What bears on the choice about policy on boat arrivals? You might want to reduce the number of asylum seekers trying to reach Australia by boat. That could be for Howard-esque reasons about sovereignty and border security, not wanting people who we haven't screened in advance to enter the country. (By the way, Australia is quite unusual in requiring a visa application, in advance, for any length of stay - including transits - so I guess this is at least consistent with our general border policy.) Or it could be because you don't want refugees to attempt the crossing, since so many drown while doing so.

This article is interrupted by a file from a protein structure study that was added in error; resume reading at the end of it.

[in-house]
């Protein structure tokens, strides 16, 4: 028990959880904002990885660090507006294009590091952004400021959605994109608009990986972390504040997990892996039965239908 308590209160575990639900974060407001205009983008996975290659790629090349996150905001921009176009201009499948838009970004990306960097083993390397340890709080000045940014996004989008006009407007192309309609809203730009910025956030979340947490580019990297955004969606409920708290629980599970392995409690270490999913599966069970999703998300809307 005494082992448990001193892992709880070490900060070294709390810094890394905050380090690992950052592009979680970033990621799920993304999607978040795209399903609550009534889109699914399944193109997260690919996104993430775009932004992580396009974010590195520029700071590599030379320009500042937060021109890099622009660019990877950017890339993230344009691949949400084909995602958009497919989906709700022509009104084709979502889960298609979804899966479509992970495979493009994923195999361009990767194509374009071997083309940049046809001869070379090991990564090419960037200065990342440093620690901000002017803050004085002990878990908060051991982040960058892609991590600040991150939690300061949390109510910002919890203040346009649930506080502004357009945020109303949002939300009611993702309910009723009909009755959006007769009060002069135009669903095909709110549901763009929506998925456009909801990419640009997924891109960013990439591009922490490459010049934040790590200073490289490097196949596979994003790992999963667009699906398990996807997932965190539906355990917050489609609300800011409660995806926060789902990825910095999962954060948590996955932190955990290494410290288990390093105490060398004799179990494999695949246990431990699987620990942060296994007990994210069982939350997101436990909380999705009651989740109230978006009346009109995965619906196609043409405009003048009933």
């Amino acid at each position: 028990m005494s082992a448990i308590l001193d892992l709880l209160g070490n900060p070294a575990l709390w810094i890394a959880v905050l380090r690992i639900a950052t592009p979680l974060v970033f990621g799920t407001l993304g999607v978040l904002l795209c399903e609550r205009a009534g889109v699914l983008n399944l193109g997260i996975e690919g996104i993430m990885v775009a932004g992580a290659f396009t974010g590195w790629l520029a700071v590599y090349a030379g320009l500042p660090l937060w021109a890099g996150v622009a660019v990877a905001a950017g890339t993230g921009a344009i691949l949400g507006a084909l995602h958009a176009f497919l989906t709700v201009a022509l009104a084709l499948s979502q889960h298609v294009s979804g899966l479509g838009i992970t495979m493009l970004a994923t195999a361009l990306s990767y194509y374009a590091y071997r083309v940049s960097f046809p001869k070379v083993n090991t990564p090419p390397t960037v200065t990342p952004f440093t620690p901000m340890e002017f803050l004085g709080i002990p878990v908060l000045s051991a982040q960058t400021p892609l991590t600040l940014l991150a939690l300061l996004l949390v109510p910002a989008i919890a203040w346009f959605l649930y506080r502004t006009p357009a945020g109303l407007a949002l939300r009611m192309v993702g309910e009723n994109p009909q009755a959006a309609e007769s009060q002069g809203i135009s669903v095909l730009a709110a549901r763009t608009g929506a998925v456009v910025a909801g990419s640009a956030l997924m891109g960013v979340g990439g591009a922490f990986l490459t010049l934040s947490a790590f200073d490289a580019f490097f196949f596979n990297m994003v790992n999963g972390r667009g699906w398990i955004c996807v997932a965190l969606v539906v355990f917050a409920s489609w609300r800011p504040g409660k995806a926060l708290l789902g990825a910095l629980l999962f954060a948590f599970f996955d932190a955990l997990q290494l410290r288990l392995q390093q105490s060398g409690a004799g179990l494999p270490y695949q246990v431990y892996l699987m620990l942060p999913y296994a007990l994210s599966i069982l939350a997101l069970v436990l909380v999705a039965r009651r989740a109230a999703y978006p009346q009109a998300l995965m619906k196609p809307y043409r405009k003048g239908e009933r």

Whatever the goal, there are three ways of discouraging boat crossings. Firstly, you can make them impossible or very difficult. There's a grab-bag of interventions in this vein which directly disrupt the availability of boats or the willingness of migrant smugglers to take people on the journey. The much-maligned policy of buying boats from smugglers or would-be smugglers is one such idea. You could also pay people smugglers not to make the crossing. (This has happened; the form it took in reality stopped people reaching Australia but did nothing at all to avert drownings. So it matters what your goal is. But you can imagine a version of this policy which makes payments at an earlier point and averts any dangerous boat travel happening.) Then there are more straightforward law enforcement operations to identify and arrest smugglers, which directly stops some boat travel and discourages other people from being willing to facilitate it.